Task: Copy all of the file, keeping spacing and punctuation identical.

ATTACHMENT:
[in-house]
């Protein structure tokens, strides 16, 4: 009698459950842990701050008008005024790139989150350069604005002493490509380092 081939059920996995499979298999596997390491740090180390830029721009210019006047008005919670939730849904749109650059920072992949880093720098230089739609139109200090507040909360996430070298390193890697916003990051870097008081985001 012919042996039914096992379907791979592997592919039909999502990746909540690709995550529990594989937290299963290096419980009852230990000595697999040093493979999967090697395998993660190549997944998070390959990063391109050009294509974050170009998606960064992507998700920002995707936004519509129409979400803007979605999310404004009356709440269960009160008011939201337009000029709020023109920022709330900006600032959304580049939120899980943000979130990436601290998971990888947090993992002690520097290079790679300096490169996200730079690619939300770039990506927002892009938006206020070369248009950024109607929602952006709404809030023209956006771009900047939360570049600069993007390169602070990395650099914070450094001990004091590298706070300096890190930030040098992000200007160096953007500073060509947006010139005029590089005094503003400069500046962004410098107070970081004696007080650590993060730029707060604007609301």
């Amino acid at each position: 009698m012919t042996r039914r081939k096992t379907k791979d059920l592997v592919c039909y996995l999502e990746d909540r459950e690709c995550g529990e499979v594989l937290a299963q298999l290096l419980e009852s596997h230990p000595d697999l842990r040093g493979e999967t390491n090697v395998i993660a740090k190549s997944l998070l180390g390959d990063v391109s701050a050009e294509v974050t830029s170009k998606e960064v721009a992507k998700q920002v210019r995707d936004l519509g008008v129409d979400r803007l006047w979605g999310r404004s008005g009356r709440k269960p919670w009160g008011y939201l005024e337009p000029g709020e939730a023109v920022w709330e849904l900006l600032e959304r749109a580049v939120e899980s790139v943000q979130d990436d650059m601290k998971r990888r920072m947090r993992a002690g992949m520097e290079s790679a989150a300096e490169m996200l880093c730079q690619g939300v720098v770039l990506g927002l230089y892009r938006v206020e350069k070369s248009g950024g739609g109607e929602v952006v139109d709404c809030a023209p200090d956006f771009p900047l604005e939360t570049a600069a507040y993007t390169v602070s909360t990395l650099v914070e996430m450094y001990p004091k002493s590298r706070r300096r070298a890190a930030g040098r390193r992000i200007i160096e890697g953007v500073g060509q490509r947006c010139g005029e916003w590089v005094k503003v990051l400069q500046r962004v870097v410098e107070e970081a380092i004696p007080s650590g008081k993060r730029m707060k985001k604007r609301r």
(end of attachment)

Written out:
[in-house]
């Protein structure tokens, strides 16, 4: 009698459950842990701050008008005024790139989150350069604005002493490509380092 081939059920996995499979298999596997390491740090180390830029721009210019006047008005919670939730849904749109650059920072992949880093720098230089739609139109200090507040909360996430070298390193890697916003990051870097008081985001 012919042996039914096992379907791979592997592919039909999502990746909540690709995550529990594989937290299963290096419980009852230990000595697999040093493979999967090697395998993660190549997944998070390959990063391109050009294509974050170009998606960064992507998700920002995707936004519509129409979400803007979605999310404004009356709440269960009160008011939201337009000029709020023109920022709330900006600032959304580049939120899980943000979130990436601290998971990888947090993992002690520097290079790679300096490169996200730079690619939300770039990506927002892009938006206020070369248009950024109607929602952006709404809030023209956006771009900047939360570049600069993007390169602070990395650099914070450094001990004091590298706070300096890190930030040098992000200007160096953007500073060509947006010139005029590089005094503003400069500046962004410098107070970081004696007080650590993060730029707060604007609301």
């Amino acid at each position: 009698m012919t042996r039914r081939k096992t379907k791979d059920l592997v592919c039909y996995l999502e990746d909540r459950e690709c995550g529990e499979v594989l937290a299963q298999l290096l419980e009852s596997h230990p000595d697999l842990r040093g493979e999967t390491n090697v395998i993660a740090k190549s997944l998070l180390g390959d990063v391109s701050a050009e294509v974050t830029s170009k998606e960064v721009a992507k998700q920002v210019r995707d936004l519509g008008v129409d979400r803007l006047w979605g999310r404004s008005g009356r709440k269960p919670w009160g008011y939201l005024e337009p000029g709020e939730a023109v920022w709330e849904l900006l600032e959304r749109a580049v939120e899980s790139v943000q979130d990436d650059m601290k998971r990888r920072m947090r993992a002690g992949m520097e290079s790679a989150a300096e490169m996200l880093c730079q690619g939300v720098v770039l990506g927002l230089y892009r938006v206020e350069k070369s248009g950024g739609g109607e929602v952006v139109d709404c809030a023209p200090d956006f771009p900047l604005e939360t570049a600069a507040y993007t390169v602070s909360t990395l650099v914070e996430m450094y001990p004091k002493s590298r706070r300096r070298a890190a930030g040098r390193r992000i200007i160096e890697g953007v500073g060509q490509r947006c010139g005029e916003w590089v005094k503003v990051l400069q500046r962004v870097v410098e107070e970081a380092i004696p007080s650590g008081k993060r730029m707060k985001k604007r609301r």